Endothelin (ET) 1 is a potent vasoactive peptide implicated in the pathogenesis of hypertension and renal disease. The aim of the current study was to test the hypotheses that ET-1 increases albumin permeability of glomeruli isolated from normal rats and that chronic ET-1 infusion will increase glomerular permeability and inflammation independent of blood pressure. Glomerular permeability to albumin was determined from the change in glomerular volume induced by exposing isolated glomeruli to oncotic gradients. Incubation of glomeruli taken from normal rats with ET-1 at a concentration that did not produce direct glomerular contraction (1 nmol/L) significantly increased glomerular permeability to albumin, reaching a maximum after 4 hours. Chronic ET-1 infusion for 2 weeks in Sprague-Dawley rats significantly increased glomerular permeability to albumin and nephrin excretion rate, effects that were attenuated in rats given an ETA receptor antagonist (ABT-627, 5 mg/kg per day). Urinary protein and albumin excretion and mean arterial pressure (telemetry) were not changed by ET-1 infusion. Acute incubation of glomeruli isolated from ET-1-infused rats with the selective ETA antagonist significantly reduced glomerular permeability to albumin, an effect not observed with acute treatment with a selective ETB antagonist. Chronic ET-1 infusion increased glomerular and plasma soluble intercellular adhesion molecule 1 and monocyte chemoattractant protein 1 and elevated the number of macrophages and lymphocytes in renal cortices (ED-1 and CD3-positive staining, respectively). These effects were all attenuated in rats given an ETA selective antagonist. These data support the hypothesis that ET-1 directly increases glomerular permeability to albumin and renal inflammation via ETA receptor activation independent of changes in arterial pressure.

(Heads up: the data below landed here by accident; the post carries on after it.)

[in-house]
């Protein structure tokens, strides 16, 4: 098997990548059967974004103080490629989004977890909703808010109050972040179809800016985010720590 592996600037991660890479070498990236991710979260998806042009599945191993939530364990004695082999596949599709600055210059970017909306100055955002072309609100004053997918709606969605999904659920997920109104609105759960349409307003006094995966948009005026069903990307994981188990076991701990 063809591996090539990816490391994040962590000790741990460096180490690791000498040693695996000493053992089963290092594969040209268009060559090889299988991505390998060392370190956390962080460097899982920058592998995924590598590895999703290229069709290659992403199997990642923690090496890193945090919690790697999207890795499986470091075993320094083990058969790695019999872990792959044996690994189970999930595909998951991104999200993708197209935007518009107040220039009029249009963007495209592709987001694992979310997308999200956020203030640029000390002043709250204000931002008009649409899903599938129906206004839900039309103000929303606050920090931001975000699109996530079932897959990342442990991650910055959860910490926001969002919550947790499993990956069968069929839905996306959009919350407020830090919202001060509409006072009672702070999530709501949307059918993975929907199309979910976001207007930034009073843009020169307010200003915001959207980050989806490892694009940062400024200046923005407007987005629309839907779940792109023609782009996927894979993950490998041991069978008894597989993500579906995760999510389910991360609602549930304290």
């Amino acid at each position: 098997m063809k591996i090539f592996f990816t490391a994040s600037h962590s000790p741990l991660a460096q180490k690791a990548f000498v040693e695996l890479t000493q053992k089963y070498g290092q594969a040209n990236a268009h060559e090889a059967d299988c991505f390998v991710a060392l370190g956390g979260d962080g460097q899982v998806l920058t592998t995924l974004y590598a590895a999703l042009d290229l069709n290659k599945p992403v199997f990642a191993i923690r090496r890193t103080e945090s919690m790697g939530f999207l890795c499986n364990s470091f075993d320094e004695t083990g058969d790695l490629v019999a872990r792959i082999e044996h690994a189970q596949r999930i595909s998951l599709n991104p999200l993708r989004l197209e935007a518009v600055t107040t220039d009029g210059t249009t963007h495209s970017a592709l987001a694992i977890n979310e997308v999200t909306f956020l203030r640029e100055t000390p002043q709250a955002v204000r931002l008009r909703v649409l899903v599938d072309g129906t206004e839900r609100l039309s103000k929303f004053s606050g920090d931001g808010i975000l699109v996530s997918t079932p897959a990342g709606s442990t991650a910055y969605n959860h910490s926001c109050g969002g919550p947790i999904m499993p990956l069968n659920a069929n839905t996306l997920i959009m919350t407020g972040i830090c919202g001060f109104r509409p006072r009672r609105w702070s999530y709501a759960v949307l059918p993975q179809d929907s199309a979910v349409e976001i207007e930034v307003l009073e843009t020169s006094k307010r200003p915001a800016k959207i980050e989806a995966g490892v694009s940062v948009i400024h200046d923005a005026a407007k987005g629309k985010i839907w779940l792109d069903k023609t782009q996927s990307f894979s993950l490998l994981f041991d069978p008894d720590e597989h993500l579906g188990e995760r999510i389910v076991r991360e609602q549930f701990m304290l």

|Original language||English (US)|
|Number of pages||8|
|State||Published - Nov 1 2010|
- intercellular adhesion molecule
- monocyte chemotactic protein
ASJC Scopus subject areas
- Internal Medicine